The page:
A Darker Ribbon: Breast Cancer, Women, and Their Doctors in the Twentieth Century

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Beacon Press, 2000 - Health & Fitness - 334 pages
"At the heart of the book are two unpublished correspondences that dramatize the slow pace of change and the still-timely issues of patient disclosure, privacy, and informed consent. One is between a woman diagnosed with breast cancer eighty years ago and her surgeon, William Stewart Halsted, father of the radical mastectomy. The second features the letters of Rachel Carson, who was writing and defending her environmental classic Silent Spring as she was in the final stages of breast cancer. These letters are invaluable women's health history, and a poignant and inspirational record of Carson fighting her way out of the role of compliant patient to become instead an advocate for herself, her own "case manager" in the days before such a phrase had ever been coined."--BOOK JACKET.

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A DARKER RIBBON: Breast Cancer, Women, and Their Doctors in the Twentieth Century

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A cultural history of breast cancer that focuses primarily on how social acceptance of the unequal roles of men and women has impeded progress in a woman's disease. Leopold, a writer on women's health ... Read full review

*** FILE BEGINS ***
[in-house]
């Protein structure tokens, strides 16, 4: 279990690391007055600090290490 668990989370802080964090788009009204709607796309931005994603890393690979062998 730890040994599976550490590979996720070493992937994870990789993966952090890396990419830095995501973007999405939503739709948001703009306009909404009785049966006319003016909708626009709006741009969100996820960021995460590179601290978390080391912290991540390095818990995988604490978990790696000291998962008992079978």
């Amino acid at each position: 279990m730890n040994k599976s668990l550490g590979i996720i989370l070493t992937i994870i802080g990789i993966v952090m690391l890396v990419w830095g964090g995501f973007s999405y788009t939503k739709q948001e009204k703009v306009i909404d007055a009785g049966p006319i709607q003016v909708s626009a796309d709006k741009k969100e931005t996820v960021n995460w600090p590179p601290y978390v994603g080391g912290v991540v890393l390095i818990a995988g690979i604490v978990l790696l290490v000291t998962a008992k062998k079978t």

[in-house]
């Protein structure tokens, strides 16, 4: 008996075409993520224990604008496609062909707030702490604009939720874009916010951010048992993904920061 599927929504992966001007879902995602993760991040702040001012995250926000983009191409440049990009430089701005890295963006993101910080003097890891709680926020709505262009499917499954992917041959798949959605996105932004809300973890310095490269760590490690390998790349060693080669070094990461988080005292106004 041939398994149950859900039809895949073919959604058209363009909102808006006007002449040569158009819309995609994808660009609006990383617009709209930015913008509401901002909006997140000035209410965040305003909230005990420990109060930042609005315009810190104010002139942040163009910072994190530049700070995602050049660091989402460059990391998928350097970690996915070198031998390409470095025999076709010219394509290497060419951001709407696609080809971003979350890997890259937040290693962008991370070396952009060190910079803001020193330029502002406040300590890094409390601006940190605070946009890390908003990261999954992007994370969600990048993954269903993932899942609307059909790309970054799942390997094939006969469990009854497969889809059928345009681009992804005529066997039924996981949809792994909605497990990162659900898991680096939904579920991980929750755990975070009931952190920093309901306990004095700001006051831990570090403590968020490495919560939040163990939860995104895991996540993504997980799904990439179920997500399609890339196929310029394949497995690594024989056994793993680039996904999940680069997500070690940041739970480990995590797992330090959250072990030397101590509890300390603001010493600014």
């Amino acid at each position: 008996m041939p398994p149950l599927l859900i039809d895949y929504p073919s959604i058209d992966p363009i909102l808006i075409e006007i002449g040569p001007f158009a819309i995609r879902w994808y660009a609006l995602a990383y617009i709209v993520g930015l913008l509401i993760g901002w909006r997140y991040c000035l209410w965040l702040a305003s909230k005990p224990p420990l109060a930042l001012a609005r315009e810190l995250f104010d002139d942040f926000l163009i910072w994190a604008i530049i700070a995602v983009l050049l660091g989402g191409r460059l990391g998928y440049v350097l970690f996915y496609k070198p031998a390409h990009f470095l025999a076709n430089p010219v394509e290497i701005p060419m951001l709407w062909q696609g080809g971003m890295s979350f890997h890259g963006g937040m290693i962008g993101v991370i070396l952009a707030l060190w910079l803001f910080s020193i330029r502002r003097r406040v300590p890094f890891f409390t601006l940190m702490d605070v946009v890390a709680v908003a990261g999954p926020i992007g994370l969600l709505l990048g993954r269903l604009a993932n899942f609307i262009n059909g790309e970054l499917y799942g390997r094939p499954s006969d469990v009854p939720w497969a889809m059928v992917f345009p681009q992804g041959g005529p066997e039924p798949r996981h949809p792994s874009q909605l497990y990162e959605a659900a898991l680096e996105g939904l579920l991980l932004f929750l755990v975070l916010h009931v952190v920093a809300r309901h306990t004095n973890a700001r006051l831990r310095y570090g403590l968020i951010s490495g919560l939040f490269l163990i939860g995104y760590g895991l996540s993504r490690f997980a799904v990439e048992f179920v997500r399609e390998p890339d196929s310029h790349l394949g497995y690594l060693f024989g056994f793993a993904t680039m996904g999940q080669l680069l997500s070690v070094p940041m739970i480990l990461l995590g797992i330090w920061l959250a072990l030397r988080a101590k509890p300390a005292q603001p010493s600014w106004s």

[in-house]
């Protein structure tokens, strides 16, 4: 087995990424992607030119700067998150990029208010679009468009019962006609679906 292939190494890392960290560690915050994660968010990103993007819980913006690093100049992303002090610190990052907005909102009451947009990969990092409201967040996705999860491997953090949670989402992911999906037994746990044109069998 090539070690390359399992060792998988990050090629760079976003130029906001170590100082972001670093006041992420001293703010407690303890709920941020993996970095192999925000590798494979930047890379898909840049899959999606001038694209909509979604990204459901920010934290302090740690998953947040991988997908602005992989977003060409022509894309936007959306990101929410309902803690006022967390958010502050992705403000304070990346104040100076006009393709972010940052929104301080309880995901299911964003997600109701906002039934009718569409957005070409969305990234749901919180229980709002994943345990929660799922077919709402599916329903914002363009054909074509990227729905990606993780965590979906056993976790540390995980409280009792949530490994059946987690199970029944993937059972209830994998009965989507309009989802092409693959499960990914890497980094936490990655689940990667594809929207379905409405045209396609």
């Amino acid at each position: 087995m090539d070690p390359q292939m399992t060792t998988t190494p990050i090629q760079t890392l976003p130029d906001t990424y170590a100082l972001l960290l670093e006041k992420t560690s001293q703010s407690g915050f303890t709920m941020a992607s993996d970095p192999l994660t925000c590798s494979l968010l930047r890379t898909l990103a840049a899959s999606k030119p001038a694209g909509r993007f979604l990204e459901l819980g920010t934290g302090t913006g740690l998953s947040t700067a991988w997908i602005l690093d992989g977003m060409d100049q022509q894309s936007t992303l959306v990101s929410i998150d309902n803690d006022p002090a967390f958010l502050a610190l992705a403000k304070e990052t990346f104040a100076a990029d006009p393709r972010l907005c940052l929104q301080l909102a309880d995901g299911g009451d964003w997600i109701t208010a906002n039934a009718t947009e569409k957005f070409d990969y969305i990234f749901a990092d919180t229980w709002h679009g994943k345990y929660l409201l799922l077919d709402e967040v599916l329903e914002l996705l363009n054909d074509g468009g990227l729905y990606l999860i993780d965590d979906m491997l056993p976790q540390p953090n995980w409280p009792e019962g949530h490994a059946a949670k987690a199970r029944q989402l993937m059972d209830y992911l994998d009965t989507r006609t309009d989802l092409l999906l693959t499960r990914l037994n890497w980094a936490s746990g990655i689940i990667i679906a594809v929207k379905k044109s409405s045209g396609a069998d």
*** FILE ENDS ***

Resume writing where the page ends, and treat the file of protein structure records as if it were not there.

A darker ribbon: breast cancer, women, and their doctors in the twentieth century

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Breast cancer strikes 182,000 American women annually, but public awareness of this disease is a recent phenomenon. Here, Leopold, a sociologist and a breast cancer survivor, examines the cultural ... Read full review


The Prehistory of Breast Cancer
The Dominance of Surgery
Part Two
A Really Hideous Mutilation The Radical Mastectomy in the Correspondence of a Breast Cancer Patient and Her Surgeon William Stewart Halsted 19...
A Little Private Hell The Letters of Rachel Carson and Dr George Crile Jr 196064
Part Three
The Battle for the Breast
Breast Cancer within the History of the Womens Health Movements
From the Closet to the Commonplace 194575
At the Close of the Century

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Page 9 - from the end of the nineteenth century to the end of the twentieth.

About the author (2000)

Ellen Leopold is a member of the Women's Community Cancer Project in Cambridge, Massachusetts, and has written breast cancer and women's health-care articles for The Nation, the Chicago Tribune, and the Boston Globe, among others.

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